It is basically a CNC mill motor which Leo has converted to a 1080deg 300W powered FF wheel. Nothing comes close. Nothing.


The time came for me to really prove my worth: welding the pedals!
Had I previously discarded the P34’s intricate pedals as too complicated for the rookie welder I still was, the success of the other parts urged me to carry on my pursuit of perfection.
The welding I had done on the subframe and A-frame yielded much experience and I had a lot of fun building all three pedals one by one. At random, I started with the clutch, then moved on to the brake and saved the throttle for last. All are constructed from steel tube and many small steel strips making up the pedal heads. The brake pedal head for instance consists of eight bits of steel, all individually shaped and welded together under precise angles.

All pedals have ball bearing fittings and the brake pedal has a faux brake balancer.
I’m very proud of this pedal set as it turned out very nice indeed.


All pedals will interface with the PC via load cells. The brake has got a 200KG load cell calibrated to about half that and the clutch and throttle have 5KG load cells attached via springs. The clutch features a very stiff preloaded spring which is detachable as a whole unit.
Both clutch and brake pedal are position-adjustable by altering the length of their pushrods.
The throttle has an otherwise variable stop and has a throttle cable running back through the tub to the load cell behind the seat.


With the steering and pedals sorted, one more element was still to be realised: the gear lever.
I saved the hardest for last; it was quite a challenge to emulate the P34’s gateless shifter by copying it’s looks and mechanics. Playtime was over, this thing had to look and work like the real thing. It had to bé real!

A few uninspiring prototypes came and went before the ever present subconscious process spontaneously spawned the final design. The experience gained throughout the whole project made work on the shifter a joy and the result is something to behold if I do say so myself.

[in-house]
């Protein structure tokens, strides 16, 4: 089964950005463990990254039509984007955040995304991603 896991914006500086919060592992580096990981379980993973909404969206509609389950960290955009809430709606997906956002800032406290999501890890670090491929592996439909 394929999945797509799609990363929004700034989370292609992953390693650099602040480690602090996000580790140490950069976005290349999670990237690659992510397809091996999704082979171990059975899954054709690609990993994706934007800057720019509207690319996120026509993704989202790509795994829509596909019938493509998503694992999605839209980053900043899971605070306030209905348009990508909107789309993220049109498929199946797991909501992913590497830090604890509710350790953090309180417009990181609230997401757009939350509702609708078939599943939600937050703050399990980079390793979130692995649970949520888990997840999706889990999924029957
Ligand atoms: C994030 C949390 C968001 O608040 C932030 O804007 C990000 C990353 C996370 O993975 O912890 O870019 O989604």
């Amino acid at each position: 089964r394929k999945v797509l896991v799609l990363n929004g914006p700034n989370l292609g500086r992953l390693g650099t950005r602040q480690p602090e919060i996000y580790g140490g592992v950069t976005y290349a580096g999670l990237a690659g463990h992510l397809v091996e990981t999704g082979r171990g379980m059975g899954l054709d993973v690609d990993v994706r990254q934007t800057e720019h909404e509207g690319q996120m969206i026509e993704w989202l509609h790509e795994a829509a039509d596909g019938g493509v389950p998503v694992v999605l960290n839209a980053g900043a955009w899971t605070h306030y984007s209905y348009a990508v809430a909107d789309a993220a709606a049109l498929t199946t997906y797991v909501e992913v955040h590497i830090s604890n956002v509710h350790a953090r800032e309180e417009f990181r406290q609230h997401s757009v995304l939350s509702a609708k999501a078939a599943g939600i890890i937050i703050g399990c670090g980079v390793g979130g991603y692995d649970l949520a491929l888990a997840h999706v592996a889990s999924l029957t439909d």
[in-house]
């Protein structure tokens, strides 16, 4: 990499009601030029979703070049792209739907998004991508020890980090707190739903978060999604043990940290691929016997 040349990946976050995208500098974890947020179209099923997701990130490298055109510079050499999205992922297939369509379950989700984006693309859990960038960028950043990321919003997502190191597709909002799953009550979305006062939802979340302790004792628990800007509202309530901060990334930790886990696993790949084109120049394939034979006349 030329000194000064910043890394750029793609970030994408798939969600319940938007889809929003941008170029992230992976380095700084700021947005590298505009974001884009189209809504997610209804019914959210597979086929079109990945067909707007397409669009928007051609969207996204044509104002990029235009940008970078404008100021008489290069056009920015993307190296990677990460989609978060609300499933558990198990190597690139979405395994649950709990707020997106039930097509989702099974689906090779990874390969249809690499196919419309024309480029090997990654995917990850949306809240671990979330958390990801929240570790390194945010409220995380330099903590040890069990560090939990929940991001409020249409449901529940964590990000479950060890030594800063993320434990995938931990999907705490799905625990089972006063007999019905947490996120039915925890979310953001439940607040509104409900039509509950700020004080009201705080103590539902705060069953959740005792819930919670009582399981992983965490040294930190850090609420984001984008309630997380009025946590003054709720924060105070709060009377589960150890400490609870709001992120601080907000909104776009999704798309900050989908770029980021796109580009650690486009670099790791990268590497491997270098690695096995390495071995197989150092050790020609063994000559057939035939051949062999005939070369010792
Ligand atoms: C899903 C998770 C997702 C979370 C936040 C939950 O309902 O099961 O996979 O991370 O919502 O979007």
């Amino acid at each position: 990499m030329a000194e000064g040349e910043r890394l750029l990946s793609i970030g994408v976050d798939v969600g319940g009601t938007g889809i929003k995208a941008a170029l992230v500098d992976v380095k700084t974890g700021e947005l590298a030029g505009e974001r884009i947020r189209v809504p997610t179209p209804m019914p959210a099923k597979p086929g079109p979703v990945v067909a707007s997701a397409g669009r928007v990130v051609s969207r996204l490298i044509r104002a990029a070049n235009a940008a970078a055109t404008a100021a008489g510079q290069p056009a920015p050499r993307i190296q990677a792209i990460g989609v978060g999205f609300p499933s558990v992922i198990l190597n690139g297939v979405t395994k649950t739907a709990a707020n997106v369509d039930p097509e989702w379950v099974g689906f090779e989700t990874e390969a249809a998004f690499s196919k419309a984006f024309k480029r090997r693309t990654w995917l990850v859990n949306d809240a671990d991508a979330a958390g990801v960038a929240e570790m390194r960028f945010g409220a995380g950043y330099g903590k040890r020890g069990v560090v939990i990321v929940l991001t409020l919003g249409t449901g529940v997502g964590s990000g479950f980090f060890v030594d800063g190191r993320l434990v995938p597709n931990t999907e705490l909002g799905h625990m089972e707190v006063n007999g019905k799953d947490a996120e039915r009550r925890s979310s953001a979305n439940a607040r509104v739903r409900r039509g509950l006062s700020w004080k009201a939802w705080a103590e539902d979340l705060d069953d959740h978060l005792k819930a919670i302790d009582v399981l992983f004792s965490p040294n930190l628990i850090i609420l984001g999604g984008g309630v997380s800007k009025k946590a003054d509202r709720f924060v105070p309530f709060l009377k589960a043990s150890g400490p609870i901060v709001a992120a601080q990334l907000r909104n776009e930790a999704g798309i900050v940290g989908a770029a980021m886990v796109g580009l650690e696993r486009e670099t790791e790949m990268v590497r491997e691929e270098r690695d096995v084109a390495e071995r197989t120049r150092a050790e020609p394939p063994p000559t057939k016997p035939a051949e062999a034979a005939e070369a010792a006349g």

More importantly, the shifter’s action is very positive and ultra smooth. There is no better!

The all-steel H-shifter I’ve been using over the past years is now bolted behind the seat, attached to the new lever via the stainless tube in accordance with the design on the real car.
The P34 has a reversed 5-speed gearbox, with reverse in the position normally associated with 1st gear, 1st gear opposite that and 2nd to 5th in a convenient H-pattern.
My shifter allows that configuration, though there is also a 7th gate in case I have to use 6 forward gears on cars that have them.


Time to revert attention back to the tub itself. Basically, it was still just a subframe at this point. My subframe is more extensive than the real one, because that one has a tub made from very thick aluminium which I cannot bend in the shed. My extended subframe allows me to use thinner alu which I can shape at my own leisure. This was the next step.
I devised a method of bending aluminium plates in the shed without damaging them. The required precision of this task meant I spent a lot of time getting it right in one attempt, mainly because the base material costs €25 per unit of 1000x500mm and I need at least 10 of those.

At this time, the inner tub is done. The outer skin will come last, so the exposed frame gives me something to grasp while I’m still working on it. The footwell bulkhead and various other cross-sections are due next. Adding the aluminium has given the whole unit a nice, solid look and feel. Just like it’s supposed to be. The pedals and foot rest are in and they look awesome.